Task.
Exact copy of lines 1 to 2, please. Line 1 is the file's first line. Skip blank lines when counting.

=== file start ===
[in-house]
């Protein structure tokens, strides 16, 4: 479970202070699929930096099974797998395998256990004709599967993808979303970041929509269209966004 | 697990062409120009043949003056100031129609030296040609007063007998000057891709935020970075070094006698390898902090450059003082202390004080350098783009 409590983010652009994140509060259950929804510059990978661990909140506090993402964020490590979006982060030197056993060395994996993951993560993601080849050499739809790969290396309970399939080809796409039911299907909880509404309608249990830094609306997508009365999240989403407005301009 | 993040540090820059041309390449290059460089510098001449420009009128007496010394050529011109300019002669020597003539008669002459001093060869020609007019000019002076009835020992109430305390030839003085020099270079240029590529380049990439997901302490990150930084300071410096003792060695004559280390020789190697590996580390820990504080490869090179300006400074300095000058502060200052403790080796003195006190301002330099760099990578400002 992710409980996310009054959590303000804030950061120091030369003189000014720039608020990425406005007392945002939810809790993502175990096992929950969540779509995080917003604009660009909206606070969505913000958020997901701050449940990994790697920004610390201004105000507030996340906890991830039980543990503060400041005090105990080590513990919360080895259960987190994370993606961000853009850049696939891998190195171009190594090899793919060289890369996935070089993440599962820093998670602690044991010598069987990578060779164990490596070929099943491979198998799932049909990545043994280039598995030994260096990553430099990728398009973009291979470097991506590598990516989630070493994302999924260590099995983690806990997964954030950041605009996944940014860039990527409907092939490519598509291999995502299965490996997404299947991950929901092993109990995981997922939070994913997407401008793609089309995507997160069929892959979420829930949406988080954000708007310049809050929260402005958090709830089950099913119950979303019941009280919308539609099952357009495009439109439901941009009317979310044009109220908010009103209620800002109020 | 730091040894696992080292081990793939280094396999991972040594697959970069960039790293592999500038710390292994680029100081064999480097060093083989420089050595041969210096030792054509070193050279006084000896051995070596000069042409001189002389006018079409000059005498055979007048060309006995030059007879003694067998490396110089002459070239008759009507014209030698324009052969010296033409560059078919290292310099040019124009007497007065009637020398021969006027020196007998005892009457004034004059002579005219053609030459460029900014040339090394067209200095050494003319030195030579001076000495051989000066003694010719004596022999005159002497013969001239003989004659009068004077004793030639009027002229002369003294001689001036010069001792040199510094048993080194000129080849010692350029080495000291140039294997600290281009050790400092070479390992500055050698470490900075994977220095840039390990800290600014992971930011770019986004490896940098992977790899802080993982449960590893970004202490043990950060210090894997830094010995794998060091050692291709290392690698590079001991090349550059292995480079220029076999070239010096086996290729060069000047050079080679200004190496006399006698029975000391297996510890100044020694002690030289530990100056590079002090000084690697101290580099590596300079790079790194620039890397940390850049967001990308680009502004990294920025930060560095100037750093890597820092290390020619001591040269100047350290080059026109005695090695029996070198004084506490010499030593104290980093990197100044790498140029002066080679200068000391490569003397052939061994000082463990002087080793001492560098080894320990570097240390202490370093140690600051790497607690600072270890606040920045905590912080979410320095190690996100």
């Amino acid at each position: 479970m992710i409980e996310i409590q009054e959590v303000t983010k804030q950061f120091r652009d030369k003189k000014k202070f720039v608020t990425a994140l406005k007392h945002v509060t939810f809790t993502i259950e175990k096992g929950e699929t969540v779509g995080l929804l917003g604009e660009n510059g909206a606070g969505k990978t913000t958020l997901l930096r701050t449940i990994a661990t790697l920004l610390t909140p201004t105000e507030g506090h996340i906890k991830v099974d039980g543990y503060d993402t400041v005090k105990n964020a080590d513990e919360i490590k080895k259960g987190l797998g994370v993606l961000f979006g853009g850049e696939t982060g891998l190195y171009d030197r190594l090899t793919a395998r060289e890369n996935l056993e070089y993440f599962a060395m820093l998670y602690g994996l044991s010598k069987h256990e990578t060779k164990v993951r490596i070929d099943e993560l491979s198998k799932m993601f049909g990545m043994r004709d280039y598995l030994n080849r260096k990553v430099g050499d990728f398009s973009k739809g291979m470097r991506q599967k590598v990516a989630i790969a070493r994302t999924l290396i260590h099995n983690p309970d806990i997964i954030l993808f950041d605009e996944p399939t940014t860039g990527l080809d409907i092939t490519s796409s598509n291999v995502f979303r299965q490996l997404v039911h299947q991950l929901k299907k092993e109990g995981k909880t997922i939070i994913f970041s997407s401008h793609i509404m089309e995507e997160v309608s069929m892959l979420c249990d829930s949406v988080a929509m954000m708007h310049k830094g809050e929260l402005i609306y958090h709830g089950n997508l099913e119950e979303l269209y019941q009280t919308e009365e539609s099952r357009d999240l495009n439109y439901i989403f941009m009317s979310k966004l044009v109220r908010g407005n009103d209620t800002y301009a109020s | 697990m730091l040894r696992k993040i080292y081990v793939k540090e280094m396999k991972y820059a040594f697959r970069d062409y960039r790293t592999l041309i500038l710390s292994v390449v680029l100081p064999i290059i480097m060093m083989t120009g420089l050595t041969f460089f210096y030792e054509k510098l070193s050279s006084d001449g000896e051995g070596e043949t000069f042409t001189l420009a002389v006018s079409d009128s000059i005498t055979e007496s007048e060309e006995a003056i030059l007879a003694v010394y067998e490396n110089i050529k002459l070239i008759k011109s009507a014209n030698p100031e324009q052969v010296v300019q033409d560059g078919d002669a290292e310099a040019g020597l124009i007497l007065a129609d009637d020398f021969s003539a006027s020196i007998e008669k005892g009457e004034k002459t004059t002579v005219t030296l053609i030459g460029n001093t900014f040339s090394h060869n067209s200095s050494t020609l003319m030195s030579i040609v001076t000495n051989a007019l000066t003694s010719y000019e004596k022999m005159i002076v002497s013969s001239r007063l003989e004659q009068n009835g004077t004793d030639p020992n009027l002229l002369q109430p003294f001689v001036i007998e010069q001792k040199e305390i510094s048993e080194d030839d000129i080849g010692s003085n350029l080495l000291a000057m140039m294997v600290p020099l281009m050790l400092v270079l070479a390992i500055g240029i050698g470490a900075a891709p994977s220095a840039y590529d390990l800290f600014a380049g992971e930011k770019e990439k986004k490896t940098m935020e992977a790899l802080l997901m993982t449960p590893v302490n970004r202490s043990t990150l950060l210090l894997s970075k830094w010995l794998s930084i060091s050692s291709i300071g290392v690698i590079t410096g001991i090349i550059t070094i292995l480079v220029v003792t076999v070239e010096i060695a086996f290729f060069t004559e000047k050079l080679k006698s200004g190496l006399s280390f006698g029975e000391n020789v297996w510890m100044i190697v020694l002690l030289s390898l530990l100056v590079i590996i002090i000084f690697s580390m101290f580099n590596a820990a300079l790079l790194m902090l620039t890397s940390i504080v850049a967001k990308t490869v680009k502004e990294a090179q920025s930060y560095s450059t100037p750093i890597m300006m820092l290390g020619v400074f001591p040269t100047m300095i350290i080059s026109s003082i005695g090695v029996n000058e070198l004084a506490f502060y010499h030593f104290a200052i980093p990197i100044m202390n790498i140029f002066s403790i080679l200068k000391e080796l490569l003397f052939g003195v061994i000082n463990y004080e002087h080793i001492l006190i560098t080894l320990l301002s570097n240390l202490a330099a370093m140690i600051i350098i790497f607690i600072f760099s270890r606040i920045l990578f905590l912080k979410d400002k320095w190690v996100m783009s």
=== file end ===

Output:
[in-house]
């Protein structure tokens, strides 16, 4: 479970202070699929930096099974797998395998256990004709599967993808979303970041929509269209966004 | 697990062409120009043949003056100031129609030296040609007063007998000057891709935020970075070094006698390898902090450059003082202390004080350098783009 409590983010652009994140509060259950929804510059990978661990909140506090993402964020490590979006982060030197056993060395994996993951993560993601080849050499739809790969290396309970399939080809796409039911299907909880509404309608249990830094609306997508009365999240989403407005301009 | 993040540090820059041309390449290059460089510098001449420009009128007496010394050529011109300019002669020597003539008669002459001093060869020609007019000019002076009835020992109430305390030839003085020099270079240029590529380049990439997901302490990150930084300071410096003792060695004559280390020789190697590996580390820990504080490869090179300006400074300095000058502060200052403790080796003195006190301002330099760099990578400002 992710409980996310009054959590303000804030950061120091030369003189000014720039608020990425406005007392945002939810809790993502175990096992929950969540779509995080917003604009660009909206606070969505913000958020997901701050449940990994790697920004610390201004105000507030996340906890991830039980543990503060400041005090105990080590513990919360080895259960987190994370993606961000853009850049696939891998190195171009190594090899793919060289890369996935070089993440599962820093998670602690044991010598069987990578060779164990490596070929099943491979198998799932049909990545043994280039598995030994260096990553430099990728398009973009291979470097991506590598990516989630070493994302999924260590099995983690806990997964954030950041605009996944940014860039990527409907092939490519598509291999995502299965490996997404299947991950929901092993109990995981997922939070994913997407401008793609089309995507997160069929892959979420829930949406988080954000708007310049809050929260402005958090709830089950099913119950979303019941009280919308539609099952357009495009439109439901941009009317979310044009109220908010009103209620800002109020 | 730091040894696992080292081990793939280094396999991972040594697959970069960039790293592999500038710390292994680029100081064999480097060093083989420089050595041969210096030792054509070193050279006084000896051995070596000069042409001189002389006018079409000059005498055979007048060309006995030059007879003694067998490396110089002459070239008759009507014209030698324009052969010296033409560059078919290292310099040019124009007497007065009637020398021969006027020196007998005892009457004034004059002579005219053609030459460029900014040339090394067209200095050494003319030195030579001076000495051989000066003694010719004596022999005159002497013969001239003989004659009068004077004793030639009027002229002369003294001689001036010069001792040199510094048993080194000129080849010692350029080495000291140039294997600290281009050790400092070479390992500055050698470490900075994977220095840039390990800290600014992971930011770019986004490896940098992977790899802080993982449960590893970004202490043990950060210090894997830094010995794998060091050692291709290392690698590079001991090349550059292995480079220029076999070239010096086996290729060069000047050079080679200004190496006399006698029975000391297996510890100044020694002690030289530990100056590079002090000084690697101290580099590596300079790079790194620039890397940390850049967001990308680009502004990294920025930060560095100037750093890597820092290390020619001591040269100047350290080059026109005695090695029996070198004084506490010499030593104290980093990197100044790498140029002066080679200068000391490569003397052939061994000082463990002087080793001492560098080894320990570097240390202490370093140690600051790497607690600072270890606040920045905590912080979410320095190690996100």